After that, he moved to Bangkok to consult at an Indian restaurant. This is where he found his very first fan, a man who encouraged him to open his own restaurant with his own investment. To Chef Gaggan Anand, Bangkok was the ideal location to launch an out-of-this-world Indian fine dining experience. Here, he can find all of the ingredients he needs to cook incredible Indian food, all of the spices, chillies, and ingredients. He can serve a 20+ course menu with seafood, uni, toro, and other premium ingredients for a mere $6USD per course. There’s not many places in the world where that can be achieved.
So in 2010, Gaggan opened his doors and changed the face of Indian cuisine on a global level. The menu displayed elements of Anand’s adventurous life to date, including techniques he picked up in Spain. Nowhere is this more apparent than his yoghurt explosion, a dollop of yoghurt that explodes in your mouth and leaks flavours of cumin and dried mango powder into your taste buds. The perfect marriage of Indian ingredients and modern gastronomy.
The success of Gaggan lasted a decade. It earned Chef Gaggan Anand two Michelin stars and managed to come fourth on the World’s 50 Best Restaurants list in 2019. It put Anand on the map of celebrity chefs after an appearance on Netflix documentary series, Chef’s Table, and turned him into a food-world antihero. He put Indian food on the fine dining map, but it also opened Anand up to a side of celebrity chef-dom that he just didn’t appreciate. “There are people who go to Gaggan only to check a list”, he says, “And I don’t want to be compared. It is an insult to me and to other chefs.
Too wild to be constrained
At some point in the game, Anand started to feel like he was churning out the same dishes over and over again to appease critics, fine dining know-it-alls, and self-proclaimed foodies. At the same time, he was growing fed up with the Michelin guide and food critics that simply don’t understand the Indian palate. He tells the New York Times that he has no respect for Michelin and its rankings. “They will always send a French or a Brit to my restaurant, who may have spent time in India but not know India like an Indian would. And they will never give me a fair judgement”.
Chef Gaggan Anand started to feel like the eurocentric palates of his reviewers meant that his gifts would never be truly recognised, even with Michelin stars in tow and international recognition. He further expressed his distaste with the Michelin guide in the South China Morning Post. “How can a French Michelin guide judge Indian cuisine without even having an Indian inspector?” he asks. “Would the French accept Ceat [an Indian tyre company] going and doing restaurant awards in Paris? This is why I do not accept Michelin as a restaurant guide. It’s the whole ideology and the way they look down on us”.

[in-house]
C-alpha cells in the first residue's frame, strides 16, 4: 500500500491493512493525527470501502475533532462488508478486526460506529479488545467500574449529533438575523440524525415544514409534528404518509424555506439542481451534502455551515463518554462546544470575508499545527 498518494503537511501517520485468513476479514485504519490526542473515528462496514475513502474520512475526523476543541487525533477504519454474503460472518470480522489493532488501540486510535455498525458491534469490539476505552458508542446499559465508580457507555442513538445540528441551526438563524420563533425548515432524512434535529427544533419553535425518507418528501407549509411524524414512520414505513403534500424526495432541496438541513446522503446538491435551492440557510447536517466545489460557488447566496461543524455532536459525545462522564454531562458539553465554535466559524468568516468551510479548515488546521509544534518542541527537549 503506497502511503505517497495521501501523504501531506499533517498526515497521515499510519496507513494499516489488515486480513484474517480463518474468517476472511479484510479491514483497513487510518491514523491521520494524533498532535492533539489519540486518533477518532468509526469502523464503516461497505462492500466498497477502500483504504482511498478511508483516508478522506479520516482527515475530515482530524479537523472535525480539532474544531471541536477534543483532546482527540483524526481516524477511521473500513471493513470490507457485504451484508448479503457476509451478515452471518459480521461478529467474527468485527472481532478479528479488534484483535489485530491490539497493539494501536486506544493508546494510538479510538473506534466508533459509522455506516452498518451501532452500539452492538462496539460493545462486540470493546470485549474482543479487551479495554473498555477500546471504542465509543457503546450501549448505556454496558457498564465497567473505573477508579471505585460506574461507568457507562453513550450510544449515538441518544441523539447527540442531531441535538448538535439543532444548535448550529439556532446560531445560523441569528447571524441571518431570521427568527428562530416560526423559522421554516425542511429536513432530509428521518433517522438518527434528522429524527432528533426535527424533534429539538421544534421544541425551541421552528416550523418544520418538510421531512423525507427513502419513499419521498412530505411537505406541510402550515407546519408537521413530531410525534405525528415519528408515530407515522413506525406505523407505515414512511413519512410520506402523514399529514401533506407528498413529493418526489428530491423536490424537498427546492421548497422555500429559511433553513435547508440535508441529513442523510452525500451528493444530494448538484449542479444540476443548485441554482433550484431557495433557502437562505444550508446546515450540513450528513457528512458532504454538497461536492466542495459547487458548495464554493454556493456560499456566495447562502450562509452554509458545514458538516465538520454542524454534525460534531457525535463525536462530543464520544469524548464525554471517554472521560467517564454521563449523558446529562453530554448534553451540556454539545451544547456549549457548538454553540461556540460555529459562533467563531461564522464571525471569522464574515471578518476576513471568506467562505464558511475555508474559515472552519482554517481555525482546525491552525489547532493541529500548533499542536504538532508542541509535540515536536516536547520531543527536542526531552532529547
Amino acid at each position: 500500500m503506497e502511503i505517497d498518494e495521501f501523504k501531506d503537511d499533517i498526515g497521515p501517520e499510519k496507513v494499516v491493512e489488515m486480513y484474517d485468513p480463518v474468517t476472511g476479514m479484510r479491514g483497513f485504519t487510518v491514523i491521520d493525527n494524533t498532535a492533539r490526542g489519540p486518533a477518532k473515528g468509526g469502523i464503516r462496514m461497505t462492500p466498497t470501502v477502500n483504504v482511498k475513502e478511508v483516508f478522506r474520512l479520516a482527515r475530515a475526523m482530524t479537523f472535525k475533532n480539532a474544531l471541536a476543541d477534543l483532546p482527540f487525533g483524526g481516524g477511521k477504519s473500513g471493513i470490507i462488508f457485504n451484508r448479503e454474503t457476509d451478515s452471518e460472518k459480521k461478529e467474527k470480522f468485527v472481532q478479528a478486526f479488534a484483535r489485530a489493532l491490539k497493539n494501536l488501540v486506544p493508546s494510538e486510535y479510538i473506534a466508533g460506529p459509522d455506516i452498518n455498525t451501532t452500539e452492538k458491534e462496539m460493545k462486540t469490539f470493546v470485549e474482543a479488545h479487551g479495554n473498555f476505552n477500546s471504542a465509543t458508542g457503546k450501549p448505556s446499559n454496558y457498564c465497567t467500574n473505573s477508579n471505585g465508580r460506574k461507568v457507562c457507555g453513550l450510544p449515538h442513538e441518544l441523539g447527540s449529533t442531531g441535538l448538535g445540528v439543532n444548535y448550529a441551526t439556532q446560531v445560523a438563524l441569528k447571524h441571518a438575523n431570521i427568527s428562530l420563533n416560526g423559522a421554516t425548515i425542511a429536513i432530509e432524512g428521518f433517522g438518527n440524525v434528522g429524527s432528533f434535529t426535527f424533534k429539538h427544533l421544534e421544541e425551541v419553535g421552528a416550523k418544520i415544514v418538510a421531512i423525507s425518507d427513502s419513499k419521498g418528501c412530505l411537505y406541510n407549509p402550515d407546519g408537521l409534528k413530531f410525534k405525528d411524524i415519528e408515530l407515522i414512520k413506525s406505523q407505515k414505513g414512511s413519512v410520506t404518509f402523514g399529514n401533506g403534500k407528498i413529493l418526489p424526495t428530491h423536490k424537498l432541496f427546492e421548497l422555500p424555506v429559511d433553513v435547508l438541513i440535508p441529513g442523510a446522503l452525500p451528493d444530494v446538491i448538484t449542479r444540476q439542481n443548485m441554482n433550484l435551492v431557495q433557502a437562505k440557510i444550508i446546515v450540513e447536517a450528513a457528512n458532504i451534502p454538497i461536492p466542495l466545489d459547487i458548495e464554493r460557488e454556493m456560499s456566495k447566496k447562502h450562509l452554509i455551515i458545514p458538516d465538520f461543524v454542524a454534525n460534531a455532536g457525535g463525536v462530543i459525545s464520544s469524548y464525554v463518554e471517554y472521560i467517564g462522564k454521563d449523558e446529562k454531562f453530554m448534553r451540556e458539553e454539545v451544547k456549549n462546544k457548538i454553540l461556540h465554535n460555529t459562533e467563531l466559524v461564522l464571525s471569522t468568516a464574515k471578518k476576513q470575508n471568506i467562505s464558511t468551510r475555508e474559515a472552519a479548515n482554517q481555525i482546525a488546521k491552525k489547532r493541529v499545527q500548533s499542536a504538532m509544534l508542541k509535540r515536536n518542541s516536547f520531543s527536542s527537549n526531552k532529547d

To be fair, Anand’s misfit nature seemed to be amplified in the world of fine dining and culinary extravagance. To him, Indians had failed to let their food truly make a name for itself and let the world define its cuisine instead. “As a chef, it’s a disgrace that I sit with Japanese, French, and Italian chefs, and they talk about fine dining, and I’m like a donkey, just sitting there”, he says. “They always value a French dish more than an Indian dish. They don’t care what techniques you use. I get so angry”.
New beginnings for the chef anti-hero
Luckily for Anand, a well-timed mutiny would force him out of his celebrity chef rut. In 2019, three of his financial partners tried to oust him from Gaggan. At the time, he was overseas in Austria and was notified of the mutiny by his head sommelier. Never one to be phased, the rebellious Anand took matters in his own hands and gave his team of 71 workers an ultimatum. They could either stay with him and start over in a new restaurant, or stick with the investors. 66 of the workers chose to stay with Anand, and that became the beginning of a new chapter of his career.
The result was Gaggan Anand (not to be confused with Gaggan, the first restaurant). Still in Bangkok, this one opened in November 2019 with the same fine dining gusto as Gaggan, only under the new Anand who didn’t cater to Michelin guides or international foodies. That said, the new restaurant still relied heavily on international travellers and overseas guests keen for a mind-blowing dining experience. It featured a $400 menu and the usual fanfare associated with fine dining. But then the pandemic came shortly afterwards. To adapt, Anand shifted the focus to domestic diners. As travel restrictions came into place, he changed his business model to cater to the Thai residents living close to the restaurant.
The lunch menu dropped to just $50 (but then went back up to $100 after that price point was deemed unsustainable). He took one and a half hours off the chef’s table experience (Thai diners have less patience, he tells the New York Times). With the cheaper offerings and local focus, Anand started to feel a growing connection with the local community and those who may not have been able to afford Anand’s offerings before. “We ignored our immediate 50km for a decade cos we were in the fame run”, he says. “We didn’t give a [expletive]. I’m looking for more Thai products and more local farmers [now]”, he says. But fine dining is over for Anand. Or is it? He can’t seem to make up his mind.
Gaggan in the future
On the one hand, Chef Gaggan Anand seems to want it all. On the other, he drops such musings as, “If this is what being a celebrity means, I want [expletive] none of it”. It’s hard to tell what he wants and whether he’s well and truly done with the fine dining scene. Perhaps what Anand truly needs is to redefine fine dining for himself, as he has done with Indian foods. Blurring the fine lines and putting things together that never would have paired well before.
“I would love to open a fried chicken restaurant or some stupid [expletive]”, he tlels the New York Times. “But I don’t want to give up fine dining”. For the time being, Anand is setting his sights away from Thailand and in Singapore, where he’ll be opening up a pop-up restaurant that he promises will be different and more evolved than his current offerings.
“They don’t know what’s coming to them”, he says. “It’s not emojis anymore, it’s not the old Gaggan anymore, no more licking the plate”. Part of the inspiration for his new menu will be derived from the hit Korean TV series, Squid Game, which features a trial using a dalgona snack. “Imagine, how do you connect Squid Game with Gaggan’s Lick it Up and the idea of the death penalty?” he asks. “I gotta make sure somebody licks”.
So, it seems Anand still has that enigmatic oddball charm that made the world fall in love with him and his food. For him, food is fun, first and foremost. “I believe in fantasy, in seduction”, he says. “Food is seduction. A good dish has to seduce you to focus only on that, forgetting about the music that is playing, the people around you… even if only for a few seconds”